• A mandatory plant-wide meeting Göbel held in February to discourage workers from unionizing. At this meeting, Göbel told workers “I don’t believe the UAW can help us to be better” and that they “shouldn’t have to pay union dues that generate millions of dollars per year for an organization where you have no transparency where that money is used.”
  • Another mandatory plant-wide meeting in February that featured former University of Alabama football Coach Nick Saban. Before and during the meeting, MBUSI supervisors attempted to stop union supporters from passing out UAW hats.

Despite the company’s anti-union campaign, a supermajority of MBUSI workers publicly support the union and workers are confident that they will win their union when ballots are tallied on Friday, May 17th. They will become the second Southern auto plant to vote to join the UAW in less than 30 days, and the second of dozens of non-union auto plants that are actively organizing across the country. 

The 2024 International UAW Women’s and TOP Conference will be held at the Marriott Marquis Chicago, August 25 – August 30, 2024. Attendance is limited to delegates. Please see the call letter for the agenda, more Regional Guidelines, Local Union Guidelines, and Conference Themed Day’s, which include registration, transportation information, and cancellation information.

Over 1,000 members of UAW Local 869 who work at the Stellantis Warren Stamping Plant in Warren, Mich., have voted to authorize a strike over the company’s refusal to address health & safety grievances at the facility.

In a new video, Stellantis workers at Local 869 speak out about health & safety issues in the plant.

“We must stand up and stand together for this health and safety grievance procedure because this is our livelihood,” said Local 869 member Chautay Smith. “So, let’s stand up at Warren Stamping and take care of us the way we need to be taken care of.”

Workers at the plant are facing a wide range of unresolved issues, including problems with ventilation fans, ergo matting, personal protective equipment (PPE), flooding, basement lighting & flooring, restrooms, oil leaks, overall sanitation, and more.

“Not only do we want these health and safety grievances resolved, we want our members to leave the same way they came,” UAW Local 869 President Romaine McKinney III said. “We want members to understand they’re not just a number or just a body on the line. They will come to work and feel like they have some ownership in that building.”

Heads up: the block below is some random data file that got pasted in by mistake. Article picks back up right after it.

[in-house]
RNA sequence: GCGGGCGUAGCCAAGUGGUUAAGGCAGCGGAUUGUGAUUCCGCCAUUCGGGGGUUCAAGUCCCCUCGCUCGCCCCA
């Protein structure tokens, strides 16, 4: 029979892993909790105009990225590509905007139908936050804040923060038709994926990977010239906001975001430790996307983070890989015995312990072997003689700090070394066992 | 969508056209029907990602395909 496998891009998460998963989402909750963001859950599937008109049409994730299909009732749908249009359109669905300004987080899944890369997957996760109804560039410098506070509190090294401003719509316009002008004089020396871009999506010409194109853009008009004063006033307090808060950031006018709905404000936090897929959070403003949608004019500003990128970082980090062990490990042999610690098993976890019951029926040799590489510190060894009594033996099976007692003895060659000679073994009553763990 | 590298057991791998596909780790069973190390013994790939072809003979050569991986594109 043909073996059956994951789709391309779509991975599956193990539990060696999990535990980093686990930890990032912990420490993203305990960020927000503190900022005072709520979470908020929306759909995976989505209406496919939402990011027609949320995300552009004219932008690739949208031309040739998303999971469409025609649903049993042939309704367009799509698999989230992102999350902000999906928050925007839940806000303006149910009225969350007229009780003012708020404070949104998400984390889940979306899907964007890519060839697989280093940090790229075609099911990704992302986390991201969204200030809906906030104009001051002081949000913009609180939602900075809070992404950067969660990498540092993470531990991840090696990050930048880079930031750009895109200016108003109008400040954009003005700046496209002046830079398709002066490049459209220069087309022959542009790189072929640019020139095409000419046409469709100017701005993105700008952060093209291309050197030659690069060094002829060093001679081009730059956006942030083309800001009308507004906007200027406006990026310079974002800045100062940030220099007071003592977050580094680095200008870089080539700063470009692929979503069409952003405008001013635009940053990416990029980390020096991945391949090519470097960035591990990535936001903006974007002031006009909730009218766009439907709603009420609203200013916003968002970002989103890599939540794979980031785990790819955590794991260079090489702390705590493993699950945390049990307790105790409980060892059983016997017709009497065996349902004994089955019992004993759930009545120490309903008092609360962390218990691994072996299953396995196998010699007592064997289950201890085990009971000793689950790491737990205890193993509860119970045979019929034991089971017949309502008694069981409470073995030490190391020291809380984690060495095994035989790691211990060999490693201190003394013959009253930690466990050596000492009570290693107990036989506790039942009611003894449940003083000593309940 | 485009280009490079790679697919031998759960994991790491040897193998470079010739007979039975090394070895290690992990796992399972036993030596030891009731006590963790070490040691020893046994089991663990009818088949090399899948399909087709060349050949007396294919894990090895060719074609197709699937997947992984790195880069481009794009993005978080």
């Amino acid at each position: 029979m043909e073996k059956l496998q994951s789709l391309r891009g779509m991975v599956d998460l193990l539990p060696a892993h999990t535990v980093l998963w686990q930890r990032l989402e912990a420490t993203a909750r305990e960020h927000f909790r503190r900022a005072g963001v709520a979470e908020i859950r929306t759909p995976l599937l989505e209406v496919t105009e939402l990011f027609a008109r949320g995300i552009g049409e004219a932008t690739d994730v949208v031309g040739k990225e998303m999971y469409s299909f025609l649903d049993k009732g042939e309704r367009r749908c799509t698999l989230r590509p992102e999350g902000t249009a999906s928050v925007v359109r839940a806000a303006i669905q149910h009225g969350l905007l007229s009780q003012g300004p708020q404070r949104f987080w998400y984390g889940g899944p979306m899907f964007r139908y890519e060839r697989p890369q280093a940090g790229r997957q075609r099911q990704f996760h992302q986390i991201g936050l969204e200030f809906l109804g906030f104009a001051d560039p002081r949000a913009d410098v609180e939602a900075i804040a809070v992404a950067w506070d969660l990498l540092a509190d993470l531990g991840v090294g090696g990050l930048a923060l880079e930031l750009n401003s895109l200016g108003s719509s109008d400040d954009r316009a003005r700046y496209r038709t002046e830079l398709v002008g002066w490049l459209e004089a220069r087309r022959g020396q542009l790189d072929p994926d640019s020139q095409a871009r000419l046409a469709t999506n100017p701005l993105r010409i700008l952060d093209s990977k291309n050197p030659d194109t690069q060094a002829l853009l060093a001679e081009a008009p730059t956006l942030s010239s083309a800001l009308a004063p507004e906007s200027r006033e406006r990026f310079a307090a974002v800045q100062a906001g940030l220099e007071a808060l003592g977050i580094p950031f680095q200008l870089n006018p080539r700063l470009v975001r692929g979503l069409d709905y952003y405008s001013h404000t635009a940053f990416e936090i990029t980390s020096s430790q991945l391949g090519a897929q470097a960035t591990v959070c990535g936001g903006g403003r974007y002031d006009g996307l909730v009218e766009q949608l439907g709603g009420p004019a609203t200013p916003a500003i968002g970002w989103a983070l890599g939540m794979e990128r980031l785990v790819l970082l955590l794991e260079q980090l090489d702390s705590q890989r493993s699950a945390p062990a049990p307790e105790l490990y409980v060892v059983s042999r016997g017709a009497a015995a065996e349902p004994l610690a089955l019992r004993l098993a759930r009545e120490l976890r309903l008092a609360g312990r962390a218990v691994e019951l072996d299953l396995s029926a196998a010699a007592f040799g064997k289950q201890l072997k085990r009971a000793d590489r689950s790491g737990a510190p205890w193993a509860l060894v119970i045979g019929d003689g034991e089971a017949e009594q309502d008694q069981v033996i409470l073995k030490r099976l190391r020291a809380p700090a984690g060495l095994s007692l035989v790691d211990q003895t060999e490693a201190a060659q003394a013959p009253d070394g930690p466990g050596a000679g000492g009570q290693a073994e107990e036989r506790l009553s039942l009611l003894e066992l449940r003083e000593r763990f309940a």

Warren Stamping supplies over half a dozen Stellantis plants, from Windsor, Ontario to Saltillo, Mexico, and any work stoppage could particularly impact production of the Dodge RAM, Jeep Wrangler, and Jeep Wagoneer.

Stellantis made nearly $20 billion in profits last year, and Stellantis CEO Carlos Tavares was compensated over $37 million in 2023.

UAW members at Daimler Truck turned out in record numbers to ratify their new historic common contract by 94.5%. The four-year agreement delivers major economic gains for 7,300 workers who build Freightliner and Western Star trucks and Thomas Built Buses in North Carolina, Tennessee, and Georgia. The deal includes raises of more than 25%, and the introduction of profit-sharing and Cost-of-Living (COLA) for the first time at Daimler. The agreement will end the tiered wage system at Daimler, ensuring that workers who make trucks and workers who make buses get equal pay for equal work by the end of the contract.

“Daimler Truck workers just showed the world that Southern workers have the power to Stand Up and win big in heavy truck and beyond,” said UAW President Shawn Fain. “Knowing that Daimler had made record profits year after year from their hard work, members used every tool – including the potent threat of a strike – to win. Daimler workers and UAW members are not only setting the standard but raising it. Workers are fed up and ready to fight for a better way of life, and the UAW is ready to go all-out in that fight.” 

“The membership at Daimler Truck was fired up and unified. That energy fueled the bargaining team’s push for a record contract – and they made great gains on the issues our members said were most important to them,” said Tim Smith, Region 8 Director. “Across Region 8, workers are standing up for justice and a better way of life. Whether they’re just forming their union, like the brave workers in Chattanooga and Tuscaloosa, or bargaining a new contract at Daimler, Southern workers continue to push for a voice and a fair deal in this economy.”